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Is car loan interest tax deductible?

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Owning a car that you use some, or all of the time, for your business can provide tax benefits. Perhaps the most well-known benefit is the standard mileage deduction, which is a rate set by the IRS that small business owners and those who are self-employed can use to write off some of the costs associated with operating a vehicle for business purposes.  

But that’s not the only write-off available to those who own a car for business needs. If you have a car loan for the vehicle, you may also be able to deduct the interest when filing your federal tax returns.  

When you can deduct car loan interest from your taxes 

Only those who are self-employed or own their own business and use a vehicle for business purposes may claim a tax deduction for car loan interest. If you are an employee of someone else’s business, you are not eligible to claim this deduction. In addition, interest paid on a loan that’s used to purchase a car solely for personal use is not deductible.  

If the vehicle in question is used for both business and personal needs, claiming this tax deduction is slightly more complicated. You must determine the percentage of time the vehicle is driven for business needs versus personal needs and apply that calculation to the loan interest deduction being claimed on your tax returns.  

For instance, if you use the vehicle 50 percent of the time for business reasons, you can only deduct 50 percent of the loan interest on your tax returns. This means that if you pay $1,000 in interest on your car loan annually, you can only claim a $500 deduction. 

If, on the other hand, the car is used entirely for business purposes, then the full amount of interest can be written off.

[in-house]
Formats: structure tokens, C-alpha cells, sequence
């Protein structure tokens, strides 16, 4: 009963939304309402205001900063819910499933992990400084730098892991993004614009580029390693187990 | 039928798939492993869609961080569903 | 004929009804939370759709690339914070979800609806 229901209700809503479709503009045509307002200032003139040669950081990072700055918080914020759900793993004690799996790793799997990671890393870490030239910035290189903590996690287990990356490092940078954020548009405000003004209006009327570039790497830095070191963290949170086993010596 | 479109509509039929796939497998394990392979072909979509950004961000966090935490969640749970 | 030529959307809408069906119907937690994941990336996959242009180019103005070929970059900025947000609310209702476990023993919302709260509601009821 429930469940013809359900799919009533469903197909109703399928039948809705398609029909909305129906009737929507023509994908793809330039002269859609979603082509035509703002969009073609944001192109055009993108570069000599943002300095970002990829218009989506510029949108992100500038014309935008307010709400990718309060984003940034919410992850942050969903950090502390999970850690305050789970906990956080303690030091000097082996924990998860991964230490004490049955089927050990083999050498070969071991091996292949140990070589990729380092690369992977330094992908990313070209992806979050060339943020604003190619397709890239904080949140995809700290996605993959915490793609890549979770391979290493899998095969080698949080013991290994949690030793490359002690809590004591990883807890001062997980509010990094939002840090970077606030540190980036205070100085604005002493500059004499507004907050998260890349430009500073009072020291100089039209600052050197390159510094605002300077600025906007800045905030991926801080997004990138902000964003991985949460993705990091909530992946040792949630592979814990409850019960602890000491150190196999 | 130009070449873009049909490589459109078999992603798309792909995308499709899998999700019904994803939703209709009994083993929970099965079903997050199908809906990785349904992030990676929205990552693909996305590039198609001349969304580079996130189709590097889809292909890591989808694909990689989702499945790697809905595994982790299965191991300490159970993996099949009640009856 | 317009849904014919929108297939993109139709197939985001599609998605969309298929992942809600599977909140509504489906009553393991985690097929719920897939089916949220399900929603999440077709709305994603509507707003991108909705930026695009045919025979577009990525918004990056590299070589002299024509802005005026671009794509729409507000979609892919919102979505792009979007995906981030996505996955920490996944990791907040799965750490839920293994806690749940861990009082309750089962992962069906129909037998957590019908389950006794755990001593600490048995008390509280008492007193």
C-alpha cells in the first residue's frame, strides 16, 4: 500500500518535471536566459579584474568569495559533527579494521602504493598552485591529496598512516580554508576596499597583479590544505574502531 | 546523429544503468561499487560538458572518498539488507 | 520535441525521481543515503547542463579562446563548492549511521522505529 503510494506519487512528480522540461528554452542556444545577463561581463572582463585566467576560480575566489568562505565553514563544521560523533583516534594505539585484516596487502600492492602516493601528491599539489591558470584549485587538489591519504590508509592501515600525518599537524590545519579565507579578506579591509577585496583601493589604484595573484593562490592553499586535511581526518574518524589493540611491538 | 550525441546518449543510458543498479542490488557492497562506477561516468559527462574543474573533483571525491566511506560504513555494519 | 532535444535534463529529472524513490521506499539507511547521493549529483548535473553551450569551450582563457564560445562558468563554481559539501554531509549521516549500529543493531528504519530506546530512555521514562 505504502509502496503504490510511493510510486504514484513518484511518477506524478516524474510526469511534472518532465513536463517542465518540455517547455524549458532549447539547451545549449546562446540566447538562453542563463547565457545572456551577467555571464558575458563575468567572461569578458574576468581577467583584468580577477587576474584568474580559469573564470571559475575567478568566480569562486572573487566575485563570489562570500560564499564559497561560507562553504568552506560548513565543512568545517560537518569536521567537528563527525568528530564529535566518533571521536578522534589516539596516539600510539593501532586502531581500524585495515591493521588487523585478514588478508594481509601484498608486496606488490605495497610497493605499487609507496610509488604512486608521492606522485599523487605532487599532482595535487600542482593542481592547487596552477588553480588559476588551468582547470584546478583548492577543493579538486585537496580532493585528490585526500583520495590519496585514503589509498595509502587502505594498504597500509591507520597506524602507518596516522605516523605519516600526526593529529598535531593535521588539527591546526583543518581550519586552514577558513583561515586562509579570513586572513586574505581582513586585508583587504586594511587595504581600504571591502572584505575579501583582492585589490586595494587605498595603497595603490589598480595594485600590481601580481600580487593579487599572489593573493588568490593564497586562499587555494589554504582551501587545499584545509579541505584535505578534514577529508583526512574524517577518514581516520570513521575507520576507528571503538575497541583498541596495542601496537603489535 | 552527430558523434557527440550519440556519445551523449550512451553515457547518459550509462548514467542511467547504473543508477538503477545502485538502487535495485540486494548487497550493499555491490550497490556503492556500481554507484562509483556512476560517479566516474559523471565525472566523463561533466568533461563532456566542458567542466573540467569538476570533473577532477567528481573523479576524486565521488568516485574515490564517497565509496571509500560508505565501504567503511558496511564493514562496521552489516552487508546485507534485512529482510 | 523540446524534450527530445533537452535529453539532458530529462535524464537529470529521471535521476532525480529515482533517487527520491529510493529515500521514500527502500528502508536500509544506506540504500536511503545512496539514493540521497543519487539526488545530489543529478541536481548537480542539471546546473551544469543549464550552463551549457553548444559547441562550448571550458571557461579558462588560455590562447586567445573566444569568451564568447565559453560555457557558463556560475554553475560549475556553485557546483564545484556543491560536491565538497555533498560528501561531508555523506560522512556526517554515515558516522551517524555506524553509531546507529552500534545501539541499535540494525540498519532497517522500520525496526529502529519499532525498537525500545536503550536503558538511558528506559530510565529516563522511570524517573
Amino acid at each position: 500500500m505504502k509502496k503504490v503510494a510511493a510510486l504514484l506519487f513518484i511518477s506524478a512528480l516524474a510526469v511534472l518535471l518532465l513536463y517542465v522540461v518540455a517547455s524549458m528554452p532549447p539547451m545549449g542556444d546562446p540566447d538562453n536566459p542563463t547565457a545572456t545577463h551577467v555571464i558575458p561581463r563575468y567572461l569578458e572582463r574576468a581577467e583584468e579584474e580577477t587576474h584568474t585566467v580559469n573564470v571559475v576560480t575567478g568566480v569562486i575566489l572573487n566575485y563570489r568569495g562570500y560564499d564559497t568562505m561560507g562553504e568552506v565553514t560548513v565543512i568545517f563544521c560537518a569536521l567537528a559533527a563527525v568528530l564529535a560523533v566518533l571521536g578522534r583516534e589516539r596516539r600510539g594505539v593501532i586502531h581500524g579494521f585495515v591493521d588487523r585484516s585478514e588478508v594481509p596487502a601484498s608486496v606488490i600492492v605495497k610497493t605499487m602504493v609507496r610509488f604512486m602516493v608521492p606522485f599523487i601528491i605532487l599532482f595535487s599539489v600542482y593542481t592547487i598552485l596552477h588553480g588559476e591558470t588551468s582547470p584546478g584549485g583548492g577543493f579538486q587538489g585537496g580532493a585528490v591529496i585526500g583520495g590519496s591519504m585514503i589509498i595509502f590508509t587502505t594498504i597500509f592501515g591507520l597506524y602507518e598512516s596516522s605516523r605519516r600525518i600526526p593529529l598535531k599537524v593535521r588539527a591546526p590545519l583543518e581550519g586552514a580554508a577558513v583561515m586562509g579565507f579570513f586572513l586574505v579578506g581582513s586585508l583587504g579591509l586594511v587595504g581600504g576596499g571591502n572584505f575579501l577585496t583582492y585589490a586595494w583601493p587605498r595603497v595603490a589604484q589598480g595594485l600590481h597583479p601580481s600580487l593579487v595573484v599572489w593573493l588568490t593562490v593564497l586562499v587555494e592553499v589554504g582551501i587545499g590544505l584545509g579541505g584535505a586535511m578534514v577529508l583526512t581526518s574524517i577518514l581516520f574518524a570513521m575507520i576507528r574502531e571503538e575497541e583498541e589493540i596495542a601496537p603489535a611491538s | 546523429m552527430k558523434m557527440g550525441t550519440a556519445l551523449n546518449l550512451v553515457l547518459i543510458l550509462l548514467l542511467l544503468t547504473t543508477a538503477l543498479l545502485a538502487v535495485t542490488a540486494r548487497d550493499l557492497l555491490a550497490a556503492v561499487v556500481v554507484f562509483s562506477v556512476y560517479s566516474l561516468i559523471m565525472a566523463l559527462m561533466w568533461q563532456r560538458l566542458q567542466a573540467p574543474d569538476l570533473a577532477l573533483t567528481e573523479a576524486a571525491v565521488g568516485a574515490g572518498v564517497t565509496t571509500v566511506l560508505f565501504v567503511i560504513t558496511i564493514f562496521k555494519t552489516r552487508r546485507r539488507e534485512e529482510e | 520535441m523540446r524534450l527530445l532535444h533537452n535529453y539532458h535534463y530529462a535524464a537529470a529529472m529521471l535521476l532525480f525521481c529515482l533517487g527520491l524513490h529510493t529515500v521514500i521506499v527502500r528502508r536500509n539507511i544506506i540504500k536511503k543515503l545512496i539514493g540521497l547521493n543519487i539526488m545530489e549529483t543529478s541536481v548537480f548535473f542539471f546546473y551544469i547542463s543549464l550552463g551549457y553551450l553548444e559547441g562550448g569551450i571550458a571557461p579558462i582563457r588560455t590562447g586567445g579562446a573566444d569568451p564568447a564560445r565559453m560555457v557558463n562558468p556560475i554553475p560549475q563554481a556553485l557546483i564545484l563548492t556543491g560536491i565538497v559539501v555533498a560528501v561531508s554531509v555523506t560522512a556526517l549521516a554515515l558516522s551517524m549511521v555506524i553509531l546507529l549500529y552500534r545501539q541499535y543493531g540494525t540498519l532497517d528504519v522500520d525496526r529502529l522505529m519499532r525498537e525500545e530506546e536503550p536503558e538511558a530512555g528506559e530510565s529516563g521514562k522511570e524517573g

Documentation to keep 

When claiming deductions of any kind on your tax returns it’s best to keep detailed records and supporting documentation that can be used to verify all expenses should questions ever arise. Some of the records to maintain when claiming the auto loan interest deduction on your tax return include: 

  • A log or record of all trips taken in the vehicle for business purposes including a log of the odometer mileage.  
  • Car loan payment records verifying the interest paid. 
  • Though you cannot write off parking or tolls as part of the auto loan interest deduction, you may also want to keep these types of receipts, if they help support your claim that the vehicle was used for business purposes. 

Retaining these records can help if you are audited. It is a good idea to keep supporting documentation for at least three years from the date you file the tax return. 

If you’re unsure, hire a professional 

If you’re uncertain about whether you qualify for the car loan interest deduction, or you’re unsure about how to properly calculate the exact amount of the deduction to be claimed on your tax filing, it is best to consult a professional. 

A tax expert can help guide you through the process and determine whether the deduction makes sense for your unique circumstances. In cases when you use the vehicle for business and personal uses, for instance, it may not make sense to claim the auto loan interest deduction if business-related use of the vehicle is minimal. Claiming the deduction may be more effort than it is worth if you use the vehicle for business purposes less than 50 percent of the time. 

Bottom line 

Deducting car loan interest on your tax returns can be a valuable write-off if you’re a small business owner or you’re self-employed. But before you claim this deduction be sure you qualify and work with a tax professional if you’re uncertain about how to calculate the exact amount you may be eligible to claim. 

 

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Written by
Mia Taylor
Former Contributing Writer
Mia Taylor is a former contributor to Bankrate and an award-winning journalist who has two decades of experience and worked as a staff reporter or contributor for some of the nation's leading newspapers and websites including The Atlanta Journal-Constitution, the San Diego Union-Tribune, TheStreet, MSN and Credit.com.
Edited by
Auto loans editor